There has been much hype the past decade that print is phasing out and everything is moving online. That’s certainly the case for Newsweek magazine. After 80 years as a print publication they will cease print issues altogether and transition to an all-digital format starting in early January of 2013.
The announcement was made this morning by Newsweek CEO Baba Shetty and Editor-in-Chief Tina Brown, who is also the founder of The Newsweek Daily Beast Co.
“In our judgment, we have reached a tipping point at which we can most efficiently and effectively reach our readers in all-digital format,” Brown and Shetty stated via The Daily Beast website.
The two also revealed that job cuts will be made, adding to an economy already hit hard by unemployment.
The news shouldn’t come as a total shock to readers, who were anticipating print being downgraded to a weekly paper. But, even that was not to be. Instead, Newsweek will follow in the footsteps of other magazines like US News & World Report, which went digital years ago.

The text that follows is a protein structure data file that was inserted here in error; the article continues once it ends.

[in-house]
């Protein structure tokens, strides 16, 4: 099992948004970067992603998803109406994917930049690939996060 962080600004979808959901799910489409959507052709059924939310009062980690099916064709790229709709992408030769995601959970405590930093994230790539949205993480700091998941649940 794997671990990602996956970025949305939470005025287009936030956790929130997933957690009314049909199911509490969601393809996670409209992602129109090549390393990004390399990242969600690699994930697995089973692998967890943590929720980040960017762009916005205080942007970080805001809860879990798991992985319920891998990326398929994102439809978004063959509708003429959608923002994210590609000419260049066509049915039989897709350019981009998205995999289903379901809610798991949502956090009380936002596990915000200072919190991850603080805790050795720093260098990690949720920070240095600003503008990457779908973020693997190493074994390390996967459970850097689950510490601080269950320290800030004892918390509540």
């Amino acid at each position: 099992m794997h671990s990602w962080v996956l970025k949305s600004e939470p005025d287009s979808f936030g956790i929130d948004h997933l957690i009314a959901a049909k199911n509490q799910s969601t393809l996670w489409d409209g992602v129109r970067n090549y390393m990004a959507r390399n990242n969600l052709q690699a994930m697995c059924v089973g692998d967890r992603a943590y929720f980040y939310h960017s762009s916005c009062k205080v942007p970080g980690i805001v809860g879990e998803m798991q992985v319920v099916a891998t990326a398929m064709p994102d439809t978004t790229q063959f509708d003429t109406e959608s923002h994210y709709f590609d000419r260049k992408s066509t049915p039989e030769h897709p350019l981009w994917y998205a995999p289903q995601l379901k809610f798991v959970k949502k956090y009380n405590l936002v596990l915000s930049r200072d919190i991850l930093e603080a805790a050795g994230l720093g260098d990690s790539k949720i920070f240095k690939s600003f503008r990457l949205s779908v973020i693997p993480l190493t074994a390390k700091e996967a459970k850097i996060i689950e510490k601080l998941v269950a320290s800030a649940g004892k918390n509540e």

SmartMoney announced its decision to go all-digital back in June and had to cut 25 positions at the company as a result. Hard times call for hard decisions.
It’s a fact that in order to stay competitive, news sources need to get news online in real-time where readers can see it on their laptops, smartphones, or tablets. Waiting days or even weeks for a paper to come out just isn’t realistic anymore, with so much news content being streamed online.
Newsweek’s last US print edition will be the December 31, 2012 issue. The new all-digital publication will require a paid subscription and be known as Newsweek Global. Some content can be viewed free of charge on The Daily Beast website.
Which print magazine or newspaper do you think will move to an all-digital format next?